How did we get to today?
The Reconstruction era was a period in American history from 1865 to 1877 that followed the Civil War (1861-1865). The period marked a significant chapter in the history of civil rights in the United States.
During this period the U.S. had to reckon with the conditions and consequences resulting from the abolishment of slavery. Momentous amendments to the U.S. constitution were made, the needs of the freed people were identified, and new social structures were conceived.
However, white people were disturbed and agitated by the legal, social, and economic changes brought about by Reconstruction and asserted control over these systems during the Period of Redemption in the late 1800’s. The Redemption Period brought the implementation of white supremacist responses to the improvements made for freed people of color during Reconstruction.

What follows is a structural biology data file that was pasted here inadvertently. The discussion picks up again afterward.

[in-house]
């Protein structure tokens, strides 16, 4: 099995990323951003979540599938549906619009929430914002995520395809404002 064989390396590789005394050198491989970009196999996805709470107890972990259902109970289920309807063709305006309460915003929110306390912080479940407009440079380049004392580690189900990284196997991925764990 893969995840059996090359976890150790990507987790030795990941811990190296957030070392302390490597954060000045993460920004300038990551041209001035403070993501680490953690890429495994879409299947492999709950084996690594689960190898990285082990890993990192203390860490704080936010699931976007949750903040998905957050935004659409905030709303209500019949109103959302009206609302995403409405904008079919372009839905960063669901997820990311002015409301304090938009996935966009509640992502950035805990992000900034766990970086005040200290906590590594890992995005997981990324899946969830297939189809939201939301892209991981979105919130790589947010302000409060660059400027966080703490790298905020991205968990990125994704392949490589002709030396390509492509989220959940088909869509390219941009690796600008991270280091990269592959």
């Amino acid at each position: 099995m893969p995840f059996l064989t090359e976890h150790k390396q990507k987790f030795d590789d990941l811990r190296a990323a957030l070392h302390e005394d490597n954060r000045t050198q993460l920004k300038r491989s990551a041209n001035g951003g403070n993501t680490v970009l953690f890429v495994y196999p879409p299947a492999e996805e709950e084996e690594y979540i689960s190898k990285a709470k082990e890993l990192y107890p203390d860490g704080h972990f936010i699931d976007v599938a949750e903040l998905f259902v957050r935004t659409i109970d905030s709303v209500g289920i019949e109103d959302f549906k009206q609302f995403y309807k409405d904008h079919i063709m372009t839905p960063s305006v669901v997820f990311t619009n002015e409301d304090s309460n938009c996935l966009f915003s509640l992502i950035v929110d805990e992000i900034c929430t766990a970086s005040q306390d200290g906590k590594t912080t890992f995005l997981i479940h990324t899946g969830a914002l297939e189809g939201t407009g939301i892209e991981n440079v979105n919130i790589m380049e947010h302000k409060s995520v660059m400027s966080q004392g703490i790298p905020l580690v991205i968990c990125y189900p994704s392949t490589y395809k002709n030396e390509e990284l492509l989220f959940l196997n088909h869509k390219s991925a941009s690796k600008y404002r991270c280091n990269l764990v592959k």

At 1 p.m., Thursday, Feb. 17, Mary Thomas, a PebbleCreek resident, retired social worker and current lecturer at the University of Wisconsin-Milwaukee, returns to teach about this important period. In prior years she presented classes about the Great Migration and the Great Migration 50 Years Later for LifeLong Learning classes.
DATE / TIME: Thursday, Feb. 17, 1 - 3 p.m.
LOCATION: Instructor's Home